The Root Interview: The Man Behind 'Black Marriage Negotiations'
He might be happily married, but Darroll Lawson was inspired to create his infamous viral video by what he considers to be single black women's relationship issues.
When a married father of three put together an animated video as a satirical take on what black women want out of a relationship, his modest hope was that it would bring a little traffic to his online radio show. He didn't anticipate that the three-minute YouTube clip, called "Black Marriage Negotiations," would garner nearly 500,000 views, spawn a number of copycats and turn into a flash point over the intensely sensitive topic of black marriage and relationships. Darroll Lawson, 40, an information-technology consultant living in Atlanta, created the video to drive traffic to his website, PhilosoG, where he and his friend Billy Briggs talk about "empowering men to empower families."
But since the launch last month of his animated video, which features a professional black woman ticking off a list of outrageous relationship requirements to a bewildered black man, Lawson says that he has received offers from Hollywood, been approached by ABC's The View and conducted interviews with Essence, radio host Tom Joyner and the Associated Press.
The attention has helped Lawson promote his show, and he hopes it will help him find a publisher for a book addressing the same issues confronted by his video. The Root spoke with Lawson about his inspiration, how his wife -- who is black -- reacted to the video and his thoughts on Tyler Perry's For Colored Girls.
The Root: How did you get the inspiration for the video, considering that you are happily married with three children?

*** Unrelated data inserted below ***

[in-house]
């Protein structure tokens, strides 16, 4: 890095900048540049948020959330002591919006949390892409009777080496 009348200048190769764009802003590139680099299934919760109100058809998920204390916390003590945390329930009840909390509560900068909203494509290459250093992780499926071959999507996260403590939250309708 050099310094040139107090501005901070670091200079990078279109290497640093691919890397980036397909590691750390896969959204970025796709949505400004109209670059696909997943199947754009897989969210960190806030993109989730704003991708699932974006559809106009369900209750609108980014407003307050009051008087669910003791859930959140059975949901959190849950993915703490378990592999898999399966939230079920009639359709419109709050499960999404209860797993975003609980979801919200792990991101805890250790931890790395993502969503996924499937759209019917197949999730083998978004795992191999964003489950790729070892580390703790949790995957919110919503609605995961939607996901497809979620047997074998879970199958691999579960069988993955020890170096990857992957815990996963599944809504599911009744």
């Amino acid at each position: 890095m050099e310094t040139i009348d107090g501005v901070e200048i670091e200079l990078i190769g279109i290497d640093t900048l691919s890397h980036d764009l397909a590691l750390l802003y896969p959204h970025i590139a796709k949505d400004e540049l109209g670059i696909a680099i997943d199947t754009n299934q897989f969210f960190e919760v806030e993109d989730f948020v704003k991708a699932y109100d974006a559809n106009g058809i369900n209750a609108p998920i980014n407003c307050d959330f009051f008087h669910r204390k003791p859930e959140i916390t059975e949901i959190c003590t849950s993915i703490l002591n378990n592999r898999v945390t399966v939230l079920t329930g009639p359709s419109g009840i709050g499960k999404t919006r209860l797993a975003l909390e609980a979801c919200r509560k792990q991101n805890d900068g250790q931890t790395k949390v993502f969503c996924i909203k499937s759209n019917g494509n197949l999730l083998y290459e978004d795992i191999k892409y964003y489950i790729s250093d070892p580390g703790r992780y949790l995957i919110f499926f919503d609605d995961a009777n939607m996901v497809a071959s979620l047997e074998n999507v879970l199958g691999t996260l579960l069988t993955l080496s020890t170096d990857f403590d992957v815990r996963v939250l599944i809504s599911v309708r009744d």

Darroll Lawson: I was single and I was dating, and these are things that I heard. If you turn on popular media, there is a consistent message [of materialism]. Watch Chilli [of TLC on her VH1 dating show, What Chilli Wants] going through her outrageously irresponsible standards she had for a male. You have your Desperate Housewives, again material driven. A lot of that [materialism] doesn't end at "I do." In some cases it escalates. That mentality spills over into the marriage. The woman in my video, when she gets married, she's going to be that and then some.
TR: Are you working on a version of the video focused on men?
DL: The thing is, we've heard the narrative on that. There's no ammunition there. They're about to come out with a movie called For Colored Girls, and there's only one black male who's positively portrayed, and even then he's positively portrayed because he's in a position of submission to women's emotional changes.
TR: What was your wife's reaction to the video?
DL: She thought it was funny. But since then she's literally had to go to battle with her family -- her mother, her sister. I've been called a misogynist. On the good end, I've gotten a lot of support. Nothing in between -- people either love it or hate it.
TR: What about the women on your side of the family?
DL: The older, more wise and sage ones have said thank you for exposing the issue of the much maligned black male. My mother is obviously very supportive. But some were fairly angry. The ones who didn't think it related to them were fine with it; the ones it may have resonated with on some level took issue.
TR: In what spirit should black women take the video?